Saudi Arabia accepted precisely 8 Syrian refugee applications between 2011 and 2014

For desperate Syrian refugees, the Arab Gulf is not an option

Syrians treated as ‘third-class citizens’ by rich Gulf states, says expat in Germany who is seeking refuge for his family

Elhanan Miller is the former Arab affairs reporter for The Times of Israel

Migrants and refugees wait to be registered by police at the port of Mytilene, on the Greek island of Lesbos, September 6, 2015. (AP/Santi Palacios)
Migrants and refugees wait to be registered by police at the port of Mytilene, on the Greek island of Lesbos, September 6, 2015. (AP/Santi Palacios)

As thousands of Syrian refugees arrive at the doorstep of the European Union seeking open-ended political asylum, eyebrows are being raised over the unwillingness of the richest Arab states to shoulder some of the burden.

According to statistics published by Amnesty International, while Germany and Sweden each received roughly 50,000 asylum requests between 2011 and 2014 (a number similar to the rest of the EU combined), the number of Syrian applications to the richest Arab states comprising the Gulf Cooperation Council (GCC) in the same time frame were laughable.

Statistics available on the website of the UN refugee agency show that Saudi Arabia received a grand total of 12 Syrian applications, of which four were recognized; Oman received four applications and recognized none; Kuwait received 12 and recognized seven; Bahrain received three and rejected them all; the United Arab Emirates received 23 applications, of which it recognized nine; and Qatar received seven applications, recognizing all but one.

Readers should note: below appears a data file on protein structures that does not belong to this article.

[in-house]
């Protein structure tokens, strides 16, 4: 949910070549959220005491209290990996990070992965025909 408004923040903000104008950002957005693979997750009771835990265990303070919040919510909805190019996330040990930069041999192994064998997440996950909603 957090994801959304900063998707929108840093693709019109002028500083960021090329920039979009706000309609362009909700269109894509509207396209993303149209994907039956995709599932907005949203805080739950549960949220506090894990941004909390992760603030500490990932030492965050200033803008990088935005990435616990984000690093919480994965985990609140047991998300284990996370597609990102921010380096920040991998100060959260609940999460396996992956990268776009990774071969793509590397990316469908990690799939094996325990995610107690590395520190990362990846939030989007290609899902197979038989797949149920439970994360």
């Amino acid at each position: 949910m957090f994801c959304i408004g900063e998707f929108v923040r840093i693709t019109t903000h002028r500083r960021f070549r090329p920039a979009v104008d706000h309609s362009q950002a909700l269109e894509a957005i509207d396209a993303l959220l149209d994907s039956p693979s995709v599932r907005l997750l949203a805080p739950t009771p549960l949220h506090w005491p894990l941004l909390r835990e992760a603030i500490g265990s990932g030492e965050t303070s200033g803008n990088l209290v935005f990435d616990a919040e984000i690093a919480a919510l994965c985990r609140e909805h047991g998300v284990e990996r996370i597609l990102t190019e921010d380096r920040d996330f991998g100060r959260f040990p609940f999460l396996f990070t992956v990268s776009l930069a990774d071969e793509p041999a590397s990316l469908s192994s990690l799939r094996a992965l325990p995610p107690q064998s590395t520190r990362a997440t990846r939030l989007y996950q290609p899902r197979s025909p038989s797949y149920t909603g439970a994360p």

“Looking at the GCC, the lack of any resettlement contribution is shocking,” read a 2014 report by Amnesty International titled “Left Out in the Cold: Syrian Refugees Abandoned by the International Community.”

“The six GCC countries have offered 0 resettlement places to Syrian refugees,” the report continued. “GCC countries — due to their geographical proximity, historical links with Syria and relative integration potential (due to common language and religion) — should make a significant contribution to the resettlement of Syrian refugees.”

Syria’s immediate neighbors Turkey, Jordan and Lebanon have borne the brunt of the refugee influx, taking in 95 percent of the refugees, or some 4 million people. But as scores of refugees risk their lives crossing the Mediterranean on rickety boats, more and more observers are wondering what prevents wealthy Arab countries from welcoming more refugees, who could arrive more easily over land.

The inaction by Arab state actors was recently highlighted by the initiative of Egyptian billionaire Naguib Sawiris, who has offered to buy a Mediterranean island to house the Syrian refugees.

Meanwhile, Kuwaiti political commentator Fahd al-Shelaimi offered a number of explanations for his country’s rejection of Syria’s refugees.